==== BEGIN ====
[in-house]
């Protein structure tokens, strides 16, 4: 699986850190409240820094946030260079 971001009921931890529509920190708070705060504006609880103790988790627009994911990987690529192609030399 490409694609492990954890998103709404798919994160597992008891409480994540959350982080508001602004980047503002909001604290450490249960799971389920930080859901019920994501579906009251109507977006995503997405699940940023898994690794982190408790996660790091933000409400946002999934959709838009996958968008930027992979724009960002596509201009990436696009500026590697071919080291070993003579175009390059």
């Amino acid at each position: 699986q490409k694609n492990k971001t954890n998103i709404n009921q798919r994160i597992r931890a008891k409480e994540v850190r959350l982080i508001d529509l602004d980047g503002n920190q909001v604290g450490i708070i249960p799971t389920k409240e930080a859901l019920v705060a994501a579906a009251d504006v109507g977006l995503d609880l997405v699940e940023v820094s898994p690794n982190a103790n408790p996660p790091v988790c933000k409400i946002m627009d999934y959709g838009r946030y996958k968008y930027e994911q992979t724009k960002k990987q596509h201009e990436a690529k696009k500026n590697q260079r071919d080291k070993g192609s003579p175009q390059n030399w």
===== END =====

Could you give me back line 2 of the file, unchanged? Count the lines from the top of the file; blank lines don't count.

């Protein structure tokens, strides 16, 4: 699986850190409240820094946030260079 971001009921931890529509920190708070705060504006609880103790988790627009994911990987690529192609030399 490409694609492990954890998103709404798919994160597992008891409480994540959350982080508001602004980047503002909001604290450490249960799971389920930080859901019920994501579906009251109507977006995503997405699940940023898994690794982190408790996660790091933000409400946002999934959709838009996958968008930027992979724009960002596509201009990436696009500026590697071919080291070993003579175009390059």